Smashing. That one word sums up the Chicago opening of the Center’s and the Chicago History Museum’s Railroaders: Jack Delano’s Homefront Photography exhibition on April 3, 4 and 5. Well over 1,200 visitors viewed it on those three days—200 on Thursday for the museum’s opening reception for members, 350 on Friday for the Center’s own reception for descendants and family members of the portrait subjects, and 650 for the museum’s public opening on Saturday. Museum staff members were agog. One said that Center’s Friday event was “simply one of the finest in my years at the museum.” And the museum store posted record sales that night. Authors John Gruber, Pablo Delano, and Jack Holzhueter signed copies of the catalog steadily for about two hours. Joseph C. Szabo, administrator of the Federal Railroad Administration, gave the keynote remarks and blogged about his experience on the Department of Transportation’s website. Chicago publicity was over the top. The Chicago Tribune gave the show two-thirds of a page; the suburban Daily Herald featured it on its Friday front page; and a Sun-Times reviewer said that he was so touched by the film featuring Pablo Delano that he—a tough Chicago newsman—cried. We do not urge tears, but we do urge attendance and purchasing of a catalog.
Entry graphic (left) and cover of the catalog for the exhibition Railroaders: Jack Delano’s Homefront Photography, which opens April 5 at the Chicago History Museum.
On April 5, the Center’s largest project to date, Railroaders: Jack Delano’s Homefront Photography, opens at the Chicago History Museum, the Center’s partner on the exhibition. The project reveals the humanity, heroism, and diversity of the Chicago railroad community whose work was instrumental to the war effort during World War II. In 1942, photographer Jack Delano was tasked by the federal government to capture images of the rail community to rally support for the war effort. The result was three thousand images, many of which highlight Chicago’s primacy to the North American rail network. The dignity of everyday work and the stories of individual railroaders and their descendants are explored in more than 60 photographs by Delano. The exhibition will be open at the Chicago History Museum through August 10, 2015.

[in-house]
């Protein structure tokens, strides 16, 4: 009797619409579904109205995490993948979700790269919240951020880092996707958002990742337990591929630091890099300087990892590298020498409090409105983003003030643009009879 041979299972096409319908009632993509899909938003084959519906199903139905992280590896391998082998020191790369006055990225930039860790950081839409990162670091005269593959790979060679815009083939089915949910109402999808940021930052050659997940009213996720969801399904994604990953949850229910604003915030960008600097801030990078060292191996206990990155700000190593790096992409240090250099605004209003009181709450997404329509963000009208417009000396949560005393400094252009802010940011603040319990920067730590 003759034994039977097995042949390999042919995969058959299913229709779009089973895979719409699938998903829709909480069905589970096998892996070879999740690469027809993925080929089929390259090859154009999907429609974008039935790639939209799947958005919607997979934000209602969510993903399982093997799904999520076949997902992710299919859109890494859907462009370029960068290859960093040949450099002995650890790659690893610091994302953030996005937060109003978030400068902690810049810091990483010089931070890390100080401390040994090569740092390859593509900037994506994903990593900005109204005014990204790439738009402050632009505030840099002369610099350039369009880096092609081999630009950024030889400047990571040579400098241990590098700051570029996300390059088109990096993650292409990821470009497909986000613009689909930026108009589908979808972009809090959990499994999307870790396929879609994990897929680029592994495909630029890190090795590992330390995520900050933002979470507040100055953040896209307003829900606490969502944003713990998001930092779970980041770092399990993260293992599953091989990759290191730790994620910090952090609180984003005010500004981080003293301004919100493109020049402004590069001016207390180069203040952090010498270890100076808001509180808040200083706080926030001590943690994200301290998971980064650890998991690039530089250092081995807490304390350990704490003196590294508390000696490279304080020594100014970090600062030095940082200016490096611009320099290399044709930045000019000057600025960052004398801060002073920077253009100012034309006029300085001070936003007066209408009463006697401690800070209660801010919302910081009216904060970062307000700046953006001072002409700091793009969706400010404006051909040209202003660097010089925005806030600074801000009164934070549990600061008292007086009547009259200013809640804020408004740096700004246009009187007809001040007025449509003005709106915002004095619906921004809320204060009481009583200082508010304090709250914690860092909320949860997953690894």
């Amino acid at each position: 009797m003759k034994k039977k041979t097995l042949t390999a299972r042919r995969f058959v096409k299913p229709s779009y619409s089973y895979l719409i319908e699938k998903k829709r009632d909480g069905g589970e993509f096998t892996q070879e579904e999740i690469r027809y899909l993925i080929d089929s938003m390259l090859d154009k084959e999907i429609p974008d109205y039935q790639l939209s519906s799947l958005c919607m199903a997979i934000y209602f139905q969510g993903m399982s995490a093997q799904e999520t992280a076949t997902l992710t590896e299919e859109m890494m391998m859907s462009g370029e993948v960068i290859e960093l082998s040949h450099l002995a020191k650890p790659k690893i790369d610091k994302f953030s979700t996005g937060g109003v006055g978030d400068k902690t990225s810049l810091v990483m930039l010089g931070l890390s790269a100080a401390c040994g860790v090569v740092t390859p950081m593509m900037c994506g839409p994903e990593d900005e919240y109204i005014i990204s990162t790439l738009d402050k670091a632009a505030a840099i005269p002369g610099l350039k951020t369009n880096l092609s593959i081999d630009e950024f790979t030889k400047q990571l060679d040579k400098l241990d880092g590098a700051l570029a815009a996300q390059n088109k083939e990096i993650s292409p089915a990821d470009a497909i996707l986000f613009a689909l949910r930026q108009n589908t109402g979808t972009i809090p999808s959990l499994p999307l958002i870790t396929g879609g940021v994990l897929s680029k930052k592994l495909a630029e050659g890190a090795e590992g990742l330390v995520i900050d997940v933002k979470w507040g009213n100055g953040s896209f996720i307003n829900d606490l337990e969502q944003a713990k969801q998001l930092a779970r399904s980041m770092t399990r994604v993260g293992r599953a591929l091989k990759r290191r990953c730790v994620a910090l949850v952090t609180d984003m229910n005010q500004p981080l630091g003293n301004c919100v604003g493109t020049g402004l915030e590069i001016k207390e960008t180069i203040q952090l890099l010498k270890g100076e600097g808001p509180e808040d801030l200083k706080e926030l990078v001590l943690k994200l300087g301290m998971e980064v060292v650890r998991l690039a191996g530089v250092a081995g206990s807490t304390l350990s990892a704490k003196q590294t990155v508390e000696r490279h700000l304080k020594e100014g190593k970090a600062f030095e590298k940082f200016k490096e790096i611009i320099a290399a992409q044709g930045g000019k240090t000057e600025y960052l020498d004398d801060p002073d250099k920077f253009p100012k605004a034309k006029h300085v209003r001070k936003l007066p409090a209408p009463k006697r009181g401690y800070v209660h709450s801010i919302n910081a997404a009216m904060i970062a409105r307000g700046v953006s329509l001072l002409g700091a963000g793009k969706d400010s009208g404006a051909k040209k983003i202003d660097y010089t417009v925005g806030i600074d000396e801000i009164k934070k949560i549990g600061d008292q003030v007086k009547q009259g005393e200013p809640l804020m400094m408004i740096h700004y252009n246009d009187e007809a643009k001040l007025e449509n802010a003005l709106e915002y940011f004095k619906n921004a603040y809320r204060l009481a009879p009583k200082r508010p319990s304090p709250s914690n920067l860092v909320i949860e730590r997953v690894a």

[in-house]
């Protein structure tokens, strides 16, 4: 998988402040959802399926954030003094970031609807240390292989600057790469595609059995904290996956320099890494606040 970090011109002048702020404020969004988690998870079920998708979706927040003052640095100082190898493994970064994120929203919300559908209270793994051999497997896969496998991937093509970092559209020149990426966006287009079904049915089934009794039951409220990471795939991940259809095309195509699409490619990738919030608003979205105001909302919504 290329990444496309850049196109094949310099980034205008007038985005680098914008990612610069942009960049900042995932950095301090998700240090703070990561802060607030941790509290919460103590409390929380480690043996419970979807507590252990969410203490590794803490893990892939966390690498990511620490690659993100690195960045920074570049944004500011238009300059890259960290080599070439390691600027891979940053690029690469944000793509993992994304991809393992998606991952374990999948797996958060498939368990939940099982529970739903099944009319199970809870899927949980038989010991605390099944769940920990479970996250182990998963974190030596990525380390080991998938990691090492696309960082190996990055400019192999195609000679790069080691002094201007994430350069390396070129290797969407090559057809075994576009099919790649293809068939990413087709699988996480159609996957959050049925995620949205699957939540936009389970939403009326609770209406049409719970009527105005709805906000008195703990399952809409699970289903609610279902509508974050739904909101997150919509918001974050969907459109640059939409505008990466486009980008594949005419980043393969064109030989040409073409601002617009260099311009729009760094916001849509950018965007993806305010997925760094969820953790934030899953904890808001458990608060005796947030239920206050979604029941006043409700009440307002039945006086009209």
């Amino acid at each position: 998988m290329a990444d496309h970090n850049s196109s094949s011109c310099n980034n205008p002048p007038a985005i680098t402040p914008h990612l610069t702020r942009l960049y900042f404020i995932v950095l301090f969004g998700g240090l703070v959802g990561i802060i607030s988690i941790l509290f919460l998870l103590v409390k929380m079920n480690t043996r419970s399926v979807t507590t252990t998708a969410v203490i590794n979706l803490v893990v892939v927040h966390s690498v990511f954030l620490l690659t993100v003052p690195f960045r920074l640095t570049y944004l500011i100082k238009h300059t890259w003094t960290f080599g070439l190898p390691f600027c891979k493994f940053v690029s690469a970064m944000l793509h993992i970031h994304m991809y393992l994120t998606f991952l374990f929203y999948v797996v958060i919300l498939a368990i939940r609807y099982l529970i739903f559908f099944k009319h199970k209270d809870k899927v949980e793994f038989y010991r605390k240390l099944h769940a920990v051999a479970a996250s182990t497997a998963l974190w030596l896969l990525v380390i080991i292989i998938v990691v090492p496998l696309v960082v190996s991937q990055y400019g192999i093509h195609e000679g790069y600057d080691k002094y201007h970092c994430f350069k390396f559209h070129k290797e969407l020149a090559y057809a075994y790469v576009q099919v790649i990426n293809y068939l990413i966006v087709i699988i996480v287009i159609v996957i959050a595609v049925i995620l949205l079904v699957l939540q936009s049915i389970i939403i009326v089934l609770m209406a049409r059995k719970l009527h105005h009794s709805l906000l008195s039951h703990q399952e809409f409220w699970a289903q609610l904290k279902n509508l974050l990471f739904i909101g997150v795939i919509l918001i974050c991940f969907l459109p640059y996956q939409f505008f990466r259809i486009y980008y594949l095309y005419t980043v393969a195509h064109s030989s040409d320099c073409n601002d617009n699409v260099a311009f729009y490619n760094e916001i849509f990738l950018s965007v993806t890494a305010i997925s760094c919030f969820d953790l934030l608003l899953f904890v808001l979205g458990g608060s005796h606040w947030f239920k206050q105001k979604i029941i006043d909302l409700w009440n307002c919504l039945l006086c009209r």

See photographs from the April 4 preview reception for family members of the portrait subjects on our Facebook page.
To accompany the exhibition, the Center is publishing a lavishly-illustrated catalog with 108 images, 58 color and 50 black-and-white, 73 taken by Delano. Contemporary photographs of portrait subjects’ descendants and other family members were made by Pablo Delano, Jack Delano’s son, who teaches photography and art at Trinity College in Hartford, Connecticut. The Center’s founder and past president, John Gruber, edited the catalog. Purchase the catalog and learn more about the exhibition on our website.
The Center’s annual conference, Conversations about Photography, will be held May 16–18, 2014, on the campus of Lake Forest College (May 16–17) and at the Chicago History Museum (May 18). Presenters include Jeff Brouws, Scott Conarroe, Mike Danneman and Ron Flanary, Travis Dewitz, John Gruber, Victor Hand, Kevin P. Keefe, Blair Kooistra, Kathi Kube, and Glenn Willumson. Learn more and purchase tickets on the conference page.
Ronald Olsen of Coventry, Rhode Island, has won first prize in the Center for Railroad Photography & Art’s 2013 John E. Gruber Photography Awards Program. Olsen has been photographing nocturnal steam operations in China since 2001, and his view from the Beitai Steelworks in Liaoning Province combines ambient lighting and industrial conditions in an unusual and very dramatic way. Second prize went to Daryl-Ann Saunders, Brooklyn, New York, while Nick D’Amato of Denver, Colorado, took third prize. Twenty-five additional photographers—hailing from three continents—received recognition in the “Judges Also Liked” category.